Thomas Goodman says it's not a struggle to stay in West Virginia -- it's a choice.

"If you’re a young person and you have a degree of…ambition, and you’re willing to stick it out through the heartache we’re enduring right now, on the backside of that, you’ll write your own ticket," he said. "If you’re willing to assume responsibility and be a leader, the opportunity will present itself."

The Front Porch spoke with Goodman as part of our "The Struggle to Stay" series, co-sponsored with West Virginia Living.

This week, we talk with Garrett Ballengee, executive director of The Cardinal Institute for West Virginia Policy.

Who’s to blame for the decline of the white working class?

Kevin D. Williamson, a writer for the National Review, has an answer: it’s their own fault.

http://photographyisnotacrime.com

This week, The Front Porch gang is too busy celebrating passage of the Brunch Bill to do a new episode - so enjoy this classic podcast, one of the most popular we've ever done, about what happens when outsiders with cameras visit a remote Appalachian community.

Jesse and Marisha Camp were driving through McDowell County when they were confronted by angry residents who believed they were taking photos of their children.

Perry Bennette / West Virginia Legislative Photography

It’s been a horrific year for the state budget in West Virginia. There’s a budget hole to fill of about $400 million because of the collapse of severance tax revenue from coal and gas.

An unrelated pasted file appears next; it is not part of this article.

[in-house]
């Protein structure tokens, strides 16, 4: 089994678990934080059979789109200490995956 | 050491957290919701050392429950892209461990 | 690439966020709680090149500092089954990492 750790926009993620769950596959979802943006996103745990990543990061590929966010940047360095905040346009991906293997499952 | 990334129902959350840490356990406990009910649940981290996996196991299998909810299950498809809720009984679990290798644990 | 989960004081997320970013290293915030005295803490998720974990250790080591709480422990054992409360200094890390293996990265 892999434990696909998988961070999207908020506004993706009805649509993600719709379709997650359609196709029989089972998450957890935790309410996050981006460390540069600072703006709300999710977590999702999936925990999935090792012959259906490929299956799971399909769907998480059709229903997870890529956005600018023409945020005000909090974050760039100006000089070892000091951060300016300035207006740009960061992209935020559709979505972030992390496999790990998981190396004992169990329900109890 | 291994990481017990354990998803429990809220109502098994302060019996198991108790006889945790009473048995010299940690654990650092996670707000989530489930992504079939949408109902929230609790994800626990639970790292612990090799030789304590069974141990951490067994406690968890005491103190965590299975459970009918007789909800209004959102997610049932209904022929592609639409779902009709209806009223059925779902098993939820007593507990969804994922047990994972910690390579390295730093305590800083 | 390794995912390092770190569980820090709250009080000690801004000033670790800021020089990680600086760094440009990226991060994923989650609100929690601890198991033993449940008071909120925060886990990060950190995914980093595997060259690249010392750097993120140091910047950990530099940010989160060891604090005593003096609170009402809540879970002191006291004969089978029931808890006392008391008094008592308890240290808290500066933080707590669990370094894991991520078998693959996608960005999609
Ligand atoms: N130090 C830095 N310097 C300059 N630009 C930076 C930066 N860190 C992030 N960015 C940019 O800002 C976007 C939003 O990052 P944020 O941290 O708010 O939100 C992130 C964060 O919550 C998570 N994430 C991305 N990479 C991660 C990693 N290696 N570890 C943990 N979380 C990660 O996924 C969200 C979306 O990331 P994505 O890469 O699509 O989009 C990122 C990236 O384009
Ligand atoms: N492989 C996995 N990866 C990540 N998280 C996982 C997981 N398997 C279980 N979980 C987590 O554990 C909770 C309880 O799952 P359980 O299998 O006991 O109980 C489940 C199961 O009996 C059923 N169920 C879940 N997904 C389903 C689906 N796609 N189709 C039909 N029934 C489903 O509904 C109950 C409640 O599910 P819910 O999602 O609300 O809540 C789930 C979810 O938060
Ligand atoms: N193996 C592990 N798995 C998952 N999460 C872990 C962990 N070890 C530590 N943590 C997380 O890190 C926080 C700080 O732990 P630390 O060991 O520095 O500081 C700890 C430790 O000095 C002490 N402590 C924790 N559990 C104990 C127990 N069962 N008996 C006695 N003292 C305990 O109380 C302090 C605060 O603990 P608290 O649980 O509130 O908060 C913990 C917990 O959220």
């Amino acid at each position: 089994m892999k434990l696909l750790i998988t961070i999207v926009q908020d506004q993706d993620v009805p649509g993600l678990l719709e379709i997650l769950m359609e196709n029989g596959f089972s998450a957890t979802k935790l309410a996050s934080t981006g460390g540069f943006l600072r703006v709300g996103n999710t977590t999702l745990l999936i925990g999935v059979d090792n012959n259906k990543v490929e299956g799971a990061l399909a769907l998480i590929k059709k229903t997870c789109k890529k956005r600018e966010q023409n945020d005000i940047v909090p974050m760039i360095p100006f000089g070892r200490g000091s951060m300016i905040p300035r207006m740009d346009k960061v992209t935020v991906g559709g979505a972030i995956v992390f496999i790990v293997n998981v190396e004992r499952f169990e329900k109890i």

There are basically three ways to balance the budget:

1. Raise taxes

2. Cut spending

3. Dip into the state’s savings.  

Governor Tomblin proposed to balance the budget through a mix of all three – a 4 percent across-the-board spending cut, a tax on cell phone service and a 45 cent increase in the cigarette tax.

Martin Valent / West Virginia Public Broadcastinglative Photography

After passing overwhelmingly in the W.Va. House, the Religious Freedom Restoration Act was amended and then voted down in the Senate.

It can be hard to live in West Virginia - especially now. Hear us discuss why we stay, despite the struggle.

Also, a retiring lawmaker recites a moving poem about living in flyover country, in response to a degrading tweet from Daily Show host Trevor Noah.

There’s evidence Donald Trump may be more popular in West Virginia than any other state.

  The death of Justice Antonin Scalia leaves a huge vacancy in the U.S. Supreme Court. Whoever fills the position could impact the President's Clean Power Plan, abortion rights and the direction of the court for a generation.

Samantha Brookover and Amanda Abramovich received more than a marriage certificate when they went to the courthouse in Gilmer County, W.Va.

Deputy Clerk Debbie Allen also gave them a piece of her mind.

The couple says Allen "for two to three minutes, yelled that what they were doing was wrong in her eyes and in God’s eyes and that no one in Gilmer County would ever marry them." Allen eventually gave them the certificate.

PBS

Amber Miller admits she was no angel. She hung out with the wrong crowd. She used drugs.

When she was 20, she went to prison for stealing $30 from her grandmother.

But 12 years later, she is still labeled as a felon. And that's hurt her ability to find work.

A bi-partisan group of state lawmakers is sponsoring a "second chance" bill. It would allow first-time, non-violent felons to ask a judge to expunge their record a certain time after release.

Does the Religious Freedom Restoration Act protect religious expression, or allow people to discriminate against certain groups?